Monday, 16 July 2012

Holiday fun

My 7 year old came, quite literally, bouncing into our bedroom this morning, with excitement at the prospect of going on her school trip today. They're both off to a farm for some end of term fun, and it got me thinking about the learning that takes place outside the classroom.

We often think that these trips are just a fun day out to treat the kids at the end of a long and busy school year. They'll get to feed the goats and lambs, hold the chicks and stroke the guinea pigs, and hopefully have a play in the park if the rain holds off. When I stopped to consider it though, I realised there's a lot more to a school trip than just fun and games. I bet there's plenty of children there today who've never held a chick and stopped to consider where it comes from, and heard about the life cycle of a hen. Seeing a lamb up close and feeding it from a bottle raises questions about mammals and how they feed their young, and why sheep can't always feed more than one lamb themselves. The adventure playground and climbing frame is great exercise and can be a confidence builder for the less adventurous as they strive to keep up with their peers.

So let's continue these experiences in the school holidays. Days out, holidays, even playing in the garden are all opportunities to teach our kids something new. On a walk in the woods point out the variety of plants and see how many you can identify. (Or find out later, as we often do, as I'm useless at plant identification and have been known to take a photograph and bring it home to show my husband.) Listen to hear the sounds of different birds, and spot insects. Search in rockpools on the beach for creatures and seaweed, or talk about how fishing towns and villages along the coast have changed. The Newbiggin Maritime Museum is one of my recent discoveries - as well as being right on one of my favourite beaches in the northeast it also offers craft activities for children, a lovely cafe and interactive displays which teach about the history of Newbiggin-by-the-sea. This is just one of many great places like this around the coast.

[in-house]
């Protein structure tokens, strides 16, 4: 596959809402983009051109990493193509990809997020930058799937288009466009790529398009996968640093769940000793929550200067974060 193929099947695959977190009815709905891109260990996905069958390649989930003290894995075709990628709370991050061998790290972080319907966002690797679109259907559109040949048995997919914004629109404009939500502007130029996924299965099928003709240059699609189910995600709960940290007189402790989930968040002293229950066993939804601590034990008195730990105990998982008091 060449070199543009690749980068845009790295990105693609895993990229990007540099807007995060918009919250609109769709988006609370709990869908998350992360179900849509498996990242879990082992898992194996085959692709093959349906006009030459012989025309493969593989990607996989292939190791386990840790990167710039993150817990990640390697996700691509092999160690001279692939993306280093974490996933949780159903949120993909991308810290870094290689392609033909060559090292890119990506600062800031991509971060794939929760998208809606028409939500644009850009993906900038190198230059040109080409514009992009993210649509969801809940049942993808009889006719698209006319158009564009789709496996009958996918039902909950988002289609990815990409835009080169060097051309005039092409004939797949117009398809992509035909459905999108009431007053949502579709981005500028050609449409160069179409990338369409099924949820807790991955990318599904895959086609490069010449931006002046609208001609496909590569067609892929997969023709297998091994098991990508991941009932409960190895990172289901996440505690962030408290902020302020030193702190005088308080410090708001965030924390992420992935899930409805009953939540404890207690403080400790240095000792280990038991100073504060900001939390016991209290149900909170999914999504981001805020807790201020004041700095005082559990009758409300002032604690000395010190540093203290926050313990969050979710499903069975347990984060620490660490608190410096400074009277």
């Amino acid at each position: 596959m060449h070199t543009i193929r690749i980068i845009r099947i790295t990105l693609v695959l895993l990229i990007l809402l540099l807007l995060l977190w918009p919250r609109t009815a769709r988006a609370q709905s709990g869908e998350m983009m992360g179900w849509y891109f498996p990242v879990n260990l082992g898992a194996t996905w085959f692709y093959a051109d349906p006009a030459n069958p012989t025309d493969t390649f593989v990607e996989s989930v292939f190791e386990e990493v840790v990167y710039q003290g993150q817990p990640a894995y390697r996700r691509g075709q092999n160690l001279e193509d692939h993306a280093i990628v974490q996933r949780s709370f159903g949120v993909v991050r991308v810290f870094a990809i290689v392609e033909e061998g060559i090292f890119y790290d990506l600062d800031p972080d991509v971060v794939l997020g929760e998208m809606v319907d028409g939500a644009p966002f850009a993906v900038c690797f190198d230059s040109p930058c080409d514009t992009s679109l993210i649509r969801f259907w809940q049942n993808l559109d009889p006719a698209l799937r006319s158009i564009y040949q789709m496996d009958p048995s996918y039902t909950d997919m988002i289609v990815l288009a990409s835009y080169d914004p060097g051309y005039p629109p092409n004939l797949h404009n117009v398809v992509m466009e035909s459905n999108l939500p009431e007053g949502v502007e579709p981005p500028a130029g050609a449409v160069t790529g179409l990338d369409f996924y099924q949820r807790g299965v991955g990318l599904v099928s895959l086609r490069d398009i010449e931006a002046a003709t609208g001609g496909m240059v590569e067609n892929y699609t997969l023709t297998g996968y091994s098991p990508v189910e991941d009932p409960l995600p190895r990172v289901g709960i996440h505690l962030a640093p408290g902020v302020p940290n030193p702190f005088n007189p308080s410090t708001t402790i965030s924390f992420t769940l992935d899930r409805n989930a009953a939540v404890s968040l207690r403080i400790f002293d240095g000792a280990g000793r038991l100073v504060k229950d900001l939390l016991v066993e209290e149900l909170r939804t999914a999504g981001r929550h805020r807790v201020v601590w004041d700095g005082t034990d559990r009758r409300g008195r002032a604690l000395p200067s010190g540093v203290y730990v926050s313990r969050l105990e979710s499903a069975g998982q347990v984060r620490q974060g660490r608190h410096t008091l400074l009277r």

If you're going away on holiday this year take the opportunity to sample different local foods. And not just abroad too. Here in the northeast we have stotties and pease pudding. In the midlands pork pies and stilton cheese both hail from Melton Mowbray, and yummy traditional bakewell tarts can be found in Bakewell in Derbyshire. And if you go down to Cornwall this summer don't forget to try the Cornish pasty and talk to your children about the history of mining and how the pasty was a complete meal that could be taken down the mine and eaten easily without cutlery and that stayed warm for hours.

Learning doesn't end with the school term, and while reading and practising academics in the holidays are useful, we must never underestimate the learning that takes place when we're just playing out and having fun.

Thursday, 12 July 2012

Charity begins at home....

.... and with teaching our children about it. One of the most important lessons we can teach our children is how we respond to suffering in others, and how we care for people we don't even know. It's very easy to give them a pound to put in the box on a non-uniform day in school to raise money for a charity that they won't even remember the name of tomorrow, but it's much harder to teach them what it means to need the help of that charity.